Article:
!Header Logo

!Give us a call button

!Social Media Icons

!Call Icon

Vaccination Basics for Dog Owners

August 1, 2014

It’s Immunization Awareness Month—do you know all that you should about canine vaccinations? Below, a Rapid City veterinarian answers some of your most common questions regarding immunizations and your dog.

What Are Vaccinations, Anyway?

Vaccines contain antigens, which look like diseases to your dog’s immune system but don’t actually cause harm. The immune system is stimulated and creates antibodies to fight off the disease. This way, if and when the real disease ever invades your dog’s body, the systems will recognize it and be able to fight it off accordingly.

What Vaccines Does My Dog Need?

The vaccines considered necessary for all dogs are called core vaccines. These usually include the parvovirus, distemper, canine hepatitis, and rabies vaccines. Depending on where you live, your dog’s health, and risks of certain exposure, your vet may recommend other core vaccines to keep your dog in good health.

Are Vaccines Legally Required?

Not all vaccines are legally required, but the rabies vaccine is a legal obligation in almost all areas due to its risk of human infection. Your best bet is to talk to your veterinarian to discover what’s legal and not in your area, and what vaccinations will best serve the health of your pet.

When Do Puppies Get Vaccinated?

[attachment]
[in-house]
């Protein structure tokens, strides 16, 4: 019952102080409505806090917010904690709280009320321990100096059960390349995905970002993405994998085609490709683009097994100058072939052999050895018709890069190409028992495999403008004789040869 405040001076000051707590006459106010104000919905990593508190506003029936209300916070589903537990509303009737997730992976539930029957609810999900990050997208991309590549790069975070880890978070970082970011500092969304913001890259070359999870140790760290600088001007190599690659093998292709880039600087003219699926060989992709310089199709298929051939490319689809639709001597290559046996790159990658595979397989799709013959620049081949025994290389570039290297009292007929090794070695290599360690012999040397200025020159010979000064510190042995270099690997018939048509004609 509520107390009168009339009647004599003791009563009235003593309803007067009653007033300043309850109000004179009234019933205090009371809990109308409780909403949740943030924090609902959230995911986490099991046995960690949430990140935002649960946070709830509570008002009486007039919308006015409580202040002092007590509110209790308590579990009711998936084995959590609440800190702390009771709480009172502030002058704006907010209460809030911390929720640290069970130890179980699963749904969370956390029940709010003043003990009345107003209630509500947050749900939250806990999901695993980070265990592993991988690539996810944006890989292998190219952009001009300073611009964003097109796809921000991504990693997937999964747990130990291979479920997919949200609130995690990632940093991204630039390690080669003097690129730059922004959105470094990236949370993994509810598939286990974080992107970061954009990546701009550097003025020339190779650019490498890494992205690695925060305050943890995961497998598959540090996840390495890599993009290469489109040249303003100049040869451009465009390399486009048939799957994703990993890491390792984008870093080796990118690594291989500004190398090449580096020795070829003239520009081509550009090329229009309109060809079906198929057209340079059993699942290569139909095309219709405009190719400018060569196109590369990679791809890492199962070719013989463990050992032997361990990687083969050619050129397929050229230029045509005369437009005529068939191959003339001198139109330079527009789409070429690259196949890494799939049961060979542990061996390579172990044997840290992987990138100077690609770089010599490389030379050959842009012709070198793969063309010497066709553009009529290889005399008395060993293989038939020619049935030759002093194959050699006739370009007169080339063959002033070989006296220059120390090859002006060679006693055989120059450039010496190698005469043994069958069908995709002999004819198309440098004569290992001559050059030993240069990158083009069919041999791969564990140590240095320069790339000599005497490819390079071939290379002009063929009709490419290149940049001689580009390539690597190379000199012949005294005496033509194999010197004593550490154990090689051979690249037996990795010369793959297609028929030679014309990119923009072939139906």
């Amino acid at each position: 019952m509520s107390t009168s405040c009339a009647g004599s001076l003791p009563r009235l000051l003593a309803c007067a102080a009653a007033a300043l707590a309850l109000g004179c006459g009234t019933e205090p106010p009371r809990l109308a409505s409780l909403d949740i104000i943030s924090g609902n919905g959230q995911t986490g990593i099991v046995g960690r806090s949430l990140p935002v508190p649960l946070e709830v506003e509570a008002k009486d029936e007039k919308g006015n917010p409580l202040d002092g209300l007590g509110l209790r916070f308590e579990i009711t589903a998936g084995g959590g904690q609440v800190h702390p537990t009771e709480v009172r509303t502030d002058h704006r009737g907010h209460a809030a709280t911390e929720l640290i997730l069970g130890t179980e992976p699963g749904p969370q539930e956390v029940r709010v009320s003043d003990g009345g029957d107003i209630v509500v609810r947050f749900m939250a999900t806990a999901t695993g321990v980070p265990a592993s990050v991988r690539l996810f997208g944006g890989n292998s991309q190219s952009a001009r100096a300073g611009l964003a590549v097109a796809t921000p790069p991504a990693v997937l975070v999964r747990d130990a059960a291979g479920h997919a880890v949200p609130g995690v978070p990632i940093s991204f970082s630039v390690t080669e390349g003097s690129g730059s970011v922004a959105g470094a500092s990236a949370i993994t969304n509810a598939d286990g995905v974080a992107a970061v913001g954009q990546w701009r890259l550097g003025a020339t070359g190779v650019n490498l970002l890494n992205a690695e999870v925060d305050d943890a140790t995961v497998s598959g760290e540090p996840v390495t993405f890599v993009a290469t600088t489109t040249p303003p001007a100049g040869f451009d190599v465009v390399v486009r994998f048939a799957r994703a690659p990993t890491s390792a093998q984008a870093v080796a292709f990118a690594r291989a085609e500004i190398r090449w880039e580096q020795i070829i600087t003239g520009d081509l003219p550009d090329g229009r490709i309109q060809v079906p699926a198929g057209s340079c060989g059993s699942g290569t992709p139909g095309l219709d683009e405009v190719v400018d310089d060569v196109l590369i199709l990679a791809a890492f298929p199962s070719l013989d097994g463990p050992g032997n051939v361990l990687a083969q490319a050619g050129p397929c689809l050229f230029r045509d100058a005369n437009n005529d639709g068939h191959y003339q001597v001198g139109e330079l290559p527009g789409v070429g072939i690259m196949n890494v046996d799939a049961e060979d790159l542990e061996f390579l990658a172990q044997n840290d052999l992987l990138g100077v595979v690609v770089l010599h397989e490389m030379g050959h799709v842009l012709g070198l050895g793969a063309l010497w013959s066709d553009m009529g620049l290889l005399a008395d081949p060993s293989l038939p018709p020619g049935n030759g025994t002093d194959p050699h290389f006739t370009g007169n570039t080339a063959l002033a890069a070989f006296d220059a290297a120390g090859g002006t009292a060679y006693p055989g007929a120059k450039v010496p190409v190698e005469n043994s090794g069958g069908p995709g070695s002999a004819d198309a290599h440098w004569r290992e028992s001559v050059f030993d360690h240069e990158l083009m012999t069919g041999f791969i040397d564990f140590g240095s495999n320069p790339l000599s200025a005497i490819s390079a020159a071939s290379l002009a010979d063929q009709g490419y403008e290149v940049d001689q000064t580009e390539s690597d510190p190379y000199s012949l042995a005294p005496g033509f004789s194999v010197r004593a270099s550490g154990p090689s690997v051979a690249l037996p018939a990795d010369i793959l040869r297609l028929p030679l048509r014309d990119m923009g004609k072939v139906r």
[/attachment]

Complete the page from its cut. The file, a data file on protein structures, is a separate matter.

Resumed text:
Puppies will need their first set of vaccinations shortly after he’s been weaned from the mother’s milk, which usually occurs at about six or eight weeks of age. Vaccinations will continue in regular intervals until your puppy is about 16 weeks old. At this point, he’ll get on the regular adult-dog schedule for vaccines and re-vaccinations.

Are there Risks Involved?

Since vaccines mildly stimulate the immune system with what looks like a disease, there can be minor symptoms that result, such as soreness and fever. These are easily treated. In rare cases, some dogs can have allergic reactions to certain vaccinations. The chance is very small, though, and the benefit of vaccination far outweighs any risks.

Call your Rapid City vet’s office for more information on vaccines and your dog, and ask about the vaccination schedule your dog should be on.

!Single Blog Social Sharing Icons